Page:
Vaccinia virus proteins A36 and F12/E2 show strong preferences for different kinesin light chain isoforms

05 Aug 2017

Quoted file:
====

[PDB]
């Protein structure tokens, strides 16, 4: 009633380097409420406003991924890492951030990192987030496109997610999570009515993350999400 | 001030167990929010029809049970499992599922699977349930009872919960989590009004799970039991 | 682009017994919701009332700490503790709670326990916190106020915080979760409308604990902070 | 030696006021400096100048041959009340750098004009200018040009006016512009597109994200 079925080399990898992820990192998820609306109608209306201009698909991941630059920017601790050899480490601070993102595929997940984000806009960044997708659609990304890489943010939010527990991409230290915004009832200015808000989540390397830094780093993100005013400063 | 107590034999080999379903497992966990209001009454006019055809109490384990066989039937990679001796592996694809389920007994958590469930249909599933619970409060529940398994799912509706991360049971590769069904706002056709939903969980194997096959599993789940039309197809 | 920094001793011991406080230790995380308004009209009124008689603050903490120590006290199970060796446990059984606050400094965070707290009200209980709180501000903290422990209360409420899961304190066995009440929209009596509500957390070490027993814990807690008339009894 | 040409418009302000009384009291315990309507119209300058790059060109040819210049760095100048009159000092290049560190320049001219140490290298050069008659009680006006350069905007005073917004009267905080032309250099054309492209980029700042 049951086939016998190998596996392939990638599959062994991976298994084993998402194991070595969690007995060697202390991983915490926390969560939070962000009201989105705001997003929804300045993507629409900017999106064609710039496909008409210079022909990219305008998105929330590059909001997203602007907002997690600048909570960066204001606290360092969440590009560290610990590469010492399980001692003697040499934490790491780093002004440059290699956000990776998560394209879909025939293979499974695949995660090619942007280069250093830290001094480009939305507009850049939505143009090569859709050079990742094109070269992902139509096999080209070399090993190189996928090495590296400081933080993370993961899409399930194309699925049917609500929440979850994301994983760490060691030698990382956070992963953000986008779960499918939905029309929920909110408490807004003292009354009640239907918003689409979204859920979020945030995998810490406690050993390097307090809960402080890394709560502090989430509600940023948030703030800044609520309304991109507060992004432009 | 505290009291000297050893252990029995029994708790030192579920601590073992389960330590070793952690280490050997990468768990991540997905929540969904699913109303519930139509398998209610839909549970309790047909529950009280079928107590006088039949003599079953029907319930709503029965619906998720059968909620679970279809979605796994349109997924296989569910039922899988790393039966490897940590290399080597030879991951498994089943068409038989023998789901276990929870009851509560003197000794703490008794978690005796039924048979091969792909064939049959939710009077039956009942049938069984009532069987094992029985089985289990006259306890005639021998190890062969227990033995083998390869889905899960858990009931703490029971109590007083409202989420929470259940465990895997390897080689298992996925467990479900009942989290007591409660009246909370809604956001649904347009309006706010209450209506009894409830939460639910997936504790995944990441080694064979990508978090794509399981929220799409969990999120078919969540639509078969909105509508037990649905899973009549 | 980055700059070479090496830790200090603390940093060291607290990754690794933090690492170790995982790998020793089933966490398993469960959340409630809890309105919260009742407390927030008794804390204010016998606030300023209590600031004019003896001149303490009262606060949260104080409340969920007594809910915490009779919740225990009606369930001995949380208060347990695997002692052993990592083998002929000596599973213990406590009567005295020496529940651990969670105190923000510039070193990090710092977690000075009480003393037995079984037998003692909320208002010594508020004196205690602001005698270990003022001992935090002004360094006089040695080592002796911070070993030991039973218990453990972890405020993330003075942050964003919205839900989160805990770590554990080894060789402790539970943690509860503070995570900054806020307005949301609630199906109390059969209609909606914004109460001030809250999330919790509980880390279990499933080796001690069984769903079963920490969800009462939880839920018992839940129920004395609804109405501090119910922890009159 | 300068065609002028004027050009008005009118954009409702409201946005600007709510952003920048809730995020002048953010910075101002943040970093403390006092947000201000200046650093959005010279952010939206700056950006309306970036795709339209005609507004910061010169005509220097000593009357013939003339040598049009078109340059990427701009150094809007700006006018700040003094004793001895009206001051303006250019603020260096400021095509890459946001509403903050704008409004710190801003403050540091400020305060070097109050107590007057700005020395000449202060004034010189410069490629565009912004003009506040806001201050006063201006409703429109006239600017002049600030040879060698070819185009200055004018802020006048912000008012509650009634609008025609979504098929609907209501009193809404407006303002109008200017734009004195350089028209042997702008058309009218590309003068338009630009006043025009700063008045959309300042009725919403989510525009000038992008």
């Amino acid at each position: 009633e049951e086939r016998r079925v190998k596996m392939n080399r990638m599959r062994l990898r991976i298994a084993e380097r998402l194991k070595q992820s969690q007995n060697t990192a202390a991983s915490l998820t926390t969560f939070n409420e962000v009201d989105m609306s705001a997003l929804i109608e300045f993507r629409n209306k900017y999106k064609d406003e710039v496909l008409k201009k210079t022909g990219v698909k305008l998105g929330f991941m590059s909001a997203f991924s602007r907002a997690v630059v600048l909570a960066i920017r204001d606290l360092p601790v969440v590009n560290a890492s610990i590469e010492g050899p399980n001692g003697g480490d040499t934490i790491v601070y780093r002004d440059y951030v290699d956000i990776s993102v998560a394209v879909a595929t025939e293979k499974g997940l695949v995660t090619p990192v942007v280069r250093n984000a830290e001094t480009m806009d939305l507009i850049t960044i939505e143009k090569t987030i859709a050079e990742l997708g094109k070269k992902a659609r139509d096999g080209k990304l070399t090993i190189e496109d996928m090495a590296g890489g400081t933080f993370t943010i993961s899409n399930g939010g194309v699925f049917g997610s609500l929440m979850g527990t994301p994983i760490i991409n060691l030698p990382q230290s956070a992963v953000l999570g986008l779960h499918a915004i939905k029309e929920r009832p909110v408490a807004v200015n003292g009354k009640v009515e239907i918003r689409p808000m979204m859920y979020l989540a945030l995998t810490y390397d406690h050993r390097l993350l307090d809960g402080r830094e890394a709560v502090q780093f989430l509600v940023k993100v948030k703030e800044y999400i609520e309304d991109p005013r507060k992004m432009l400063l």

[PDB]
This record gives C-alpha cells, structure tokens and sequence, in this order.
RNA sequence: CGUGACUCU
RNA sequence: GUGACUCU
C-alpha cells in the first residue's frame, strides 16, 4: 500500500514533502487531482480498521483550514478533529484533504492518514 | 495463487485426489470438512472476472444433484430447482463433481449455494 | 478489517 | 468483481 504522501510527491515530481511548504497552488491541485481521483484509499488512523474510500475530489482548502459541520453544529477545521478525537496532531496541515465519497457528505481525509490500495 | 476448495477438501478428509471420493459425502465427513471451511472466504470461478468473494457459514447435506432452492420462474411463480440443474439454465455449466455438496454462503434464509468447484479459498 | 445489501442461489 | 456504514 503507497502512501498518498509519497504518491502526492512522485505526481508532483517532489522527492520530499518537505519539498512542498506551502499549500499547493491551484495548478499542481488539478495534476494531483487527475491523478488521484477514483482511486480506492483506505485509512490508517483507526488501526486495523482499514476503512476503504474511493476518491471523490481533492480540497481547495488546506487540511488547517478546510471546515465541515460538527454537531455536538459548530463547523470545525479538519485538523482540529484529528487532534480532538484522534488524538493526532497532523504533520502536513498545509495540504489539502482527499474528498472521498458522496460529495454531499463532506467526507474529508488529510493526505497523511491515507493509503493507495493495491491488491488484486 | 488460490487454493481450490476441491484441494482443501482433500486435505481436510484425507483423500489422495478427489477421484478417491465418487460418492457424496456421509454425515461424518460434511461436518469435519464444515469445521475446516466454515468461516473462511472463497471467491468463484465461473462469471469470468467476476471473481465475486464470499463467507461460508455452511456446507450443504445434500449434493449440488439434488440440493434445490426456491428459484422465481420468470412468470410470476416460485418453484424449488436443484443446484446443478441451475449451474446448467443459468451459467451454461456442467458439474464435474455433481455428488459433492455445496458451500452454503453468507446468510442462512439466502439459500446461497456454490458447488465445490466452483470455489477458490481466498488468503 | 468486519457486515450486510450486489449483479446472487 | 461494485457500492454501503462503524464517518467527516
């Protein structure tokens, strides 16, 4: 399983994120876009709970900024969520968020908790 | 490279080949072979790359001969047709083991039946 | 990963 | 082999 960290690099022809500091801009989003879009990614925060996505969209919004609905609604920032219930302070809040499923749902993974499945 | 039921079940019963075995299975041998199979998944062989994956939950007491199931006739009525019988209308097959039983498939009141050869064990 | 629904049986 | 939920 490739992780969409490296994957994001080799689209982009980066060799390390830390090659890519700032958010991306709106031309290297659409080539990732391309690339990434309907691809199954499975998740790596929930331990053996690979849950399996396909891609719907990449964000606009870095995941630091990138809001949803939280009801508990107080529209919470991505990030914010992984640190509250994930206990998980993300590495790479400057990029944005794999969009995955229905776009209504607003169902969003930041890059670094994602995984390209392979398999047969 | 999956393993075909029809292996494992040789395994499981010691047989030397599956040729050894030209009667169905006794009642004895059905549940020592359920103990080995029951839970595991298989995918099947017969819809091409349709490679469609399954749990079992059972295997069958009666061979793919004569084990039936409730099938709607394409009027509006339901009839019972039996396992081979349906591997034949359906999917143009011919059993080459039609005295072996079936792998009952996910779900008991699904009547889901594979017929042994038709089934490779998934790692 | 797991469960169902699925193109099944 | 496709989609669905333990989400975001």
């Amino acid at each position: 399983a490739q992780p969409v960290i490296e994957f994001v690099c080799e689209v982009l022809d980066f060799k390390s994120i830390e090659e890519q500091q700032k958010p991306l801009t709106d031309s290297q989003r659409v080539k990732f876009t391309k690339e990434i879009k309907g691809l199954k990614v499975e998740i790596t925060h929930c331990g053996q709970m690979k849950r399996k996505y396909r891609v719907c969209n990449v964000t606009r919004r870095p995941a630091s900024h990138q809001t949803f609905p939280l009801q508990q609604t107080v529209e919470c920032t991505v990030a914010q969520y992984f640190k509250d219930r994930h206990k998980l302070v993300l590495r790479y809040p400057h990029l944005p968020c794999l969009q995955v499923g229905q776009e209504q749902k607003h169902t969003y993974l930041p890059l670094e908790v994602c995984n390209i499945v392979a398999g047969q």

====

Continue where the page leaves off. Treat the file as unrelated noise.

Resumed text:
Vaccinia virus (VACV) utilizes microtubule-mediated trafficking at several stages of its life cycle, of which virus egress is the most intensely studied. During egress VACV proteins A36, F12 and E2 are involved in kinesin-1 interactions; however, the roles of these proteins remain poorly understood. A36 forms a direct link between virions and kinesin-1, yet in its absence VACV egress still occurs on microtubules. During a co-immunoprecipitation screen to seek an alternative link between virions and kinesin, A36 was found to bind isoform KLC1 rather than KLC2. The F12/E2 complex associates preferentially with the C-terminal tail of KLC2, to a region that overlaps the binding site of cellular 14-3-3 proteins. F12/E2 displaces 14-3-3 from KLC and, unlike 14-3-3, does not require phosphorylation of KLC for its binding. The region determining the KLC1 specificity of A36 was mapped to the KLC N-terminal heptad repeat region that is responsible for its association with kinesin heavy chain. Despite these differing binding properties F12/E2 can co-operatively enhance A36 association with KLC, particularly when using a KLC1-KLC2 chimaera that resembles several KLC1 spliceforms and can bind A36 and F12/E2 efficiently. This is the first example of a pathogen encoding multiple proteins that co-operatively associate with kinesin-1.